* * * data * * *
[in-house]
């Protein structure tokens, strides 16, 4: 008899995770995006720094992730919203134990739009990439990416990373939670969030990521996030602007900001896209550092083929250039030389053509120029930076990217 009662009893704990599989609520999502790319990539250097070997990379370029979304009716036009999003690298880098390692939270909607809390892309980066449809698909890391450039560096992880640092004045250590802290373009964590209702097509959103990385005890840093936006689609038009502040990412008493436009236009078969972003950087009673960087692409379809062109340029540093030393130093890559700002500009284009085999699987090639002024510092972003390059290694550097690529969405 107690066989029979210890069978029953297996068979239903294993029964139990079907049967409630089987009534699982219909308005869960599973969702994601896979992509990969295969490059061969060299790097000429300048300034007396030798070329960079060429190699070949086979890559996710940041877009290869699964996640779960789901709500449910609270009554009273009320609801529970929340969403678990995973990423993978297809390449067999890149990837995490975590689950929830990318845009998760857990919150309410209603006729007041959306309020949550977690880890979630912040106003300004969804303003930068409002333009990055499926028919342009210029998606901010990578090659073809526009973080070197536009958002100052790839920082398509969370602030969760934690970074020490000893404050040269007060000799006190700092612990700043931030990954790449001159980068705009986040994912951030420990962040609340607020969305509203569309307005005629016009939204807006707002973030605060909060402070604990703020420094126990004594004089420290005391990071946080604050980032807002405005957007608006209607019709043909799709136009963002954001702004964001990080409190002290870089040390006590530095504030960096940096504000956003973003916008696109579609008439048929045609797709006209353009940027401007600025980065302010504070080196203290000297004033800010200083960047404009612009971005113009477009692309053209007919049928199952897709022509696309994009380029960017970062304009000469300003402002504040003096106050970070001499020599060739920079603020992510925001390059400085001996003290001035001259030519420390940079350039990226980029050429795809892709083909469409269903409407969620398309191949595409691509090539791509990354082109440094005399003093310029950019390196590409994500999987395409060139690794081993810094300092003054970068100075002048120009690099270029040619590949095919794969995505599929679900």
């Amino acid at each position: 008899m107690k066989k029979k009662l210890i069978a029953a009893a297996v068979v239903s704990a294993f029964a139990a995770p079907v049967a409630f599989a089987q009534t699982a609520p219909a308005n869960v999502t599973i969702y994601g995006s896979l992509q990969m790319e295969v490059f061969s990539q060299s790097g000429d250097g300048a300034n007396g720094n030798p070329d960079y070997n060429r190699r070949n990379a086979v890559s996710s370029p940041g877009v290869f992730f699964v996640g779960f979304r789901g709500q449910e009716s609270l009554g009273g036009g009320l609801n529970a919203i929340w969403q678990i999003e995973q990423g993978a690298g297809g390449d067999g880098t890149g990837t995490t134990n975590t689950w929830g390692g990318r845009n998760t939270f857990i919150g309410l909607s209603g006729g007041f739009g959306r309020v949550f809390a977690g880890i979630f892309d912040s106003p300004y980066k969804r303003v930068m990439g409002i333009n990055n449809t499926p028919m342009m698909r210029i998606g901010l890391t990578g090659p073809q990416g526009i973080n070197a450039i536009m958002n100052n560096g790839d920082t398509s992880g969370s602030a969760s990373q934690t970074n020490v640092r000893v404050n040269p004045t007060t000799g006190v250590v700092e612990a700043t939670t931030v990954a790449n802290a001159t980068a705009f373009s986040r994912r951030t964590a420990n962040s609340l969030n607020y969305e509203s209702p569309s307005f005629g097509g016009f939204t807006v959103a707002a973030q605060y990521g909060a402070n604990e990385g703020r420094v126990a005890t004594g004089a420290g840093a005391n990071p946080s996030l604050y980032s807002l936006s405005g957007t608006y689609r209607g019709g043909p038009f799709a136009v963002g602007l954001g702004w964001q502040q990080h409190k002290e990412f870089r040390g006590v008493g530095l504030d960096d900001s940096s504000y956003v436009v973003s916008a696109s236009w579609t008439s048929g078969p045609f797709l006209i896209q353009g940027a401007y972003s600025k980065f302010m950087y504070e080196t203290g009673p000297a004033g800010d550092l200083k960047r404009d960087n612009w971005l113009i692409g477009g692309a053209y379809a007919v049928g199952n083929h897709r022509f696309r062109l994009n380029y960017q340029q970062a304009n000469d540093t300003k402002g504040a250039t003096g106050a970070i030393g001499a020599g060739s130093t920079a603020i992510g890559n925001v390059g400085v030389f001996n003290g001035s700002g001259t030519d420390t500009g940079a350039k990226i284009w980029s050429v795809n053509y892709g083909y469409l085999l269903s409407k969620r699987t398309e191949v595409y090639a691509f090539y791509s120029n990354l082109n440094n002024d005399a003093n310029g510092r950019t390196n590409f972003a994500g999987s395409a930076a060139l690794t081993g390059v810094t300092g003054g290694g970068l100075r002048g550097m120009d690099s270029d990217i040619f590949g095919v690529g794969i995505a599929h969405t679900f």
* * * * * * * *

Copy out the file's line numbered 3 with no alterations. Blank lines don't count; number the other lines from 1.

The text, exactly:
């Amino acid at each position: 008899m107690k066989k029979k009662l210890i069978a029953a009893a297996v068979v239903s704990a294993f029964a139990a995770p079907v049967a409630f599989a089987q009534t699982a609520p219909a308005n869960v999502t599973i969702y994601g995006s896979l992509q990969m790319e295969v490059f061969s990539q060299s790097g000429d250097g300048a300034n007396g720094n030798p070329d960079y070997n060429r190699r070949n990379a086979v890559s996710s370029p940041g877009v290869f992730f699964v996640g779960f979304r789901g709500q449910e009716s609270l009554g009273g036009g009320l609801n529970a919203i929340w969403q678990i999003e995973q990423g993978a690298g297809g390449d067999g880098t890149g990837t995490t134990n975590t689950w929830g390692g990318r845009n998760t939270f857990i919150g309410l909607s209603g006729g007041f739009g959306r309020v949550f809390a977690g880890i979630f892309d912040s106003p300004y980066k969804r303003v930068m990439g409002i333009n990055n449809t499926p028919m342009m698909r210029i998606g901010l890391t990578g090659p073809q990416g526009i973080n070197a450039i536009m958002n100052n560096g790839d920082t398509s992880g969370s602030a969760s990373q934690t970074n020490v640092r000893v404050n040269p004045t007060t000799g006190v250590v700092e612990a700043t939670t931030v990954a790449n802290a001159t980068a705009f373009s986040r994912r951030t964590a420990n962040s609340l969030n607020y969305e509203s209702p569309s307005f005629g097509g016009f939204t807006v959103a707002a973030q605060y990521g909060a402070n604990e990385g703020r420094v126990a005890t004594g004089a420290g840093a005391n990071p946080s996030l604050y980032s807002l936006s405005g957007t608006y689609r209607g019709g043909p038009f799709a136009v963002g602007l954001g702004w964001q502040q990080h409190k002290e990412f870089r040390g006590v008493g530095l504030d960096d900001s940096s504000y956003v436009v973003s916008a696109s236009w579609t008439s048929g078969p045609f797709l006209i896209q353009g940027a401007y972003s600025k980065f302010m950087y504070e080196t203290g009673p000297a004033g800010d550092l200083k960047r404009d960087n612009w971005l113009i692409g477009g692309a053209y379809a007919v049928g199952n083929h897709r022509f696309r062109l994009n380029y960017q340029q970062a304009n000469d540093t300003k402002g504040a250039t003096g106050a970070i030393g001499a020599g060739s130093t920079a603020i992510g890559n925001v390059g400085v030389f001996n003290g001035s700002g001259t030519d420390t500009g940079a350039k990226i284009w980029s050429v795809n053509y892709g083909y469409l085999l269903s409407k969620r699987t398309e191949v595409y090639a691509f090539y791509s120029n990354l082109n440094n002024d005399a003093n310029g510092r950019t390196n590409f972003a994500g999987s395409a930076a060139l690794t081993g390059v810094t300092g003054g290694g970068l100075r002048g550097m120009d690099s270029d990217i040619f590949g095919v690529g794969i995505a599929h969405t679900f």